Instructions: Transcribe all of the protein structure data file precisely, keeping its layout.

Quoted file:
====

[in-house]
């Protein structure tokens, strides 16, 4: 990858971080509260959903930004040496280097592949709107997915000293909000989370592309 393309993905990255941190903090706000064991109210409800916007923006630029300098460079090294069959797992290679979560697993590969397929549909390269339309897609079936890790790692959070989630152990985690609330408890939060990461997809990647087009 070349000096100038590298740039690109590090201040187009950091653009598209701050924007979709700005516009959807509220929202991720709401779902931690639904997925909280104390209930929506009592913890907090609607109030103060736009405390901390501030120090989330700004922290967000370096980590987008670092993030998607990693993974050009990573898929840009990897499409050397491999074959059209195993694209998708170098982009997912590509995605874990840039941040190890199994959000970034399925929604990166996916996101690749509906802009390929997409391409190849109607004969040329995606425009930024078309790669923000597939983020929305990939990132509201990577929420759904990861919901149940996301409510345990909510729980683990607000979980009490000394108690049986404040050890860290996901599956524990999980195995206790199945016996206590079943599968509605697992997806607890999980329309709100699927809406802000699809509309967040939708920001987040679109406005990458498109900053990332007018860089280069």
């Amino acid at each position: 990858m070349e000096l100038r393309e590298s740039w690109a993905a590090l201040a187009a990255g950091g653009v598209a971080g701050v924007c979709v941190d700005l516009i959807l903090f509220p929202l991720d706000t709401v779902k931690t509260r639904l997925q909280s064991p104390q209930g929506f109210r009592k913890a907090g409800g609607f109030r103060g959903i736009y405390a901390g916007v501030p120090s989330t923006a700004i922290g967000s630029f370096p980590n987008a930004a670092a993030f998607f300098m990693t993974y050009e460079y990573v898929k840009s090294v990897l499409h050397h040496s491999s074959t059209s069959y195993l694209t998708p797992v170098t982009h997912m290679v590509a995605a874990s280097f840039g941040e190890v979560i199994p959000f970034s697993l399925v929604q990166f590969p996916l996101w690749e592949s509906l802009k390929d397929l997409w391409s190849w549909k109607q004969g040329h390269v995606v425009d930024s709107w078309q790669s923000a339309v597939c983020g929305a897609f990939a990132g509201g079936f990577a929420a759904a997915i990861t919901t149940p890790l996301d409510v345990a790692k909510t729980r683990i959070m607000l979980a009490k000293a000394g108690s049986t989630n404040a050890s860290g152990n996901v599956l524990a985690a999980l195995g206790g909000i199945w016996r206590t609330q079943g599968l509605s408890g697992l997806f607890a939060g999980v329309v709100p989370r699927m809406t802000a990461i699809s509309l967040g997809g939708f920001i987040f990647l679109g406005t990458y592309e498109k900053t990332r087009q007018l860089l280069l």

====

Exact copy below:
[in-house]
């Protein structure tokens, strides 16, 4: 990858971080509260959903930004040496280097592949709107997915000293909000989370592309 393309993905990255941190903090706000064991109210409800916007923006630029300098460079090294069959797992290679979560697993590969397929549909390269339309897609079936890790790692959070989630152990985690609330408890939060990461997809990647087009 070349000096100038590298740039690109590090201040187009950091653009598209701050924007979709700005516009959807509220929202991720709401779902931690639904997925909280104390209930929506009592913890907090609607109030103060736009405390901390501030120090989330700004922290967000370096980590987008670092993030998607990693993974050009990573898929840009990897499409050397491999074959059209195993694209998708170098982009997912590509995605874990840039941040190890199994959000970034399925929604990166996916996101690749509906802009390929997409391409190849109607004969040329995606425009930024078309790669923000597939983020929305990939990132509201990577929420759904990861919901149940996301409510345990909510729980683990607000979980009490000394108690049986404040050890860290996901599956524990999980195995206790199945016996206590079943599968509605697992997806607890999980329309709100699927809406802000699809509309967040939708920001987040679109406005990458498109900053990332007018860089280069």
């Amino acid at each position: 990858m070349e000096l100038r393309e590298s740039w690109a993905a590090l201040a187009a990255g950091g653009v598209a971080g701050v924007c979709v941190d700005l516009i959807l903090f509220p929202l991720d706000t709401v779902k931690t509260r639904l997925q909280s064991p104390q209930g929506f109210r009592k913890a907090g409800g609607f109030r103060g959903i736009y405390a901390g916007v501030p120090s989330t923006a700004i922290g967000s630029f370096p980590n987008a930004a670092a993030f998607f300098m990693t993974y050009e460079y990573v898929k840009s090294v990897l499409h050397h040496s491999s074959t059209s069959y195993l694209t998708p797992v170098t982009h997912m290679v590509a995605a874990s280097f840039g941040e190890v979560i199994p959000f970034s697993l399925v929604q990166f590969p996916l996101w690749e592949s509906l802009k390929d397929l997409w391409s190849w549909k109607q004969g040329h390269v995606v425009d930024s709107w078309q790669s923000a339309v597939c983020g929305a897609f990939a990132g509201g079936f990577a929420a759904a997915i990861t919901t149940p890790l996301d409510v345990a790692k909510t729980r683990i959070m607000l979980a009490k000293a000394g108690s049986t989630n404040a050890s860290g152990n996901v599956l524990a985690a999980l195995g206790g909000i199945w016996r206590t609330q079943g599968l509605s408890g697992l997806f607890a939060g999980v329309v709100p989370r699927m809406t802000a990461i699809s509309l967040g997809g939708f920001i987040f990647l679109g406005t990458y592309e498109k900053t990332r087009q007018l860089l280069l």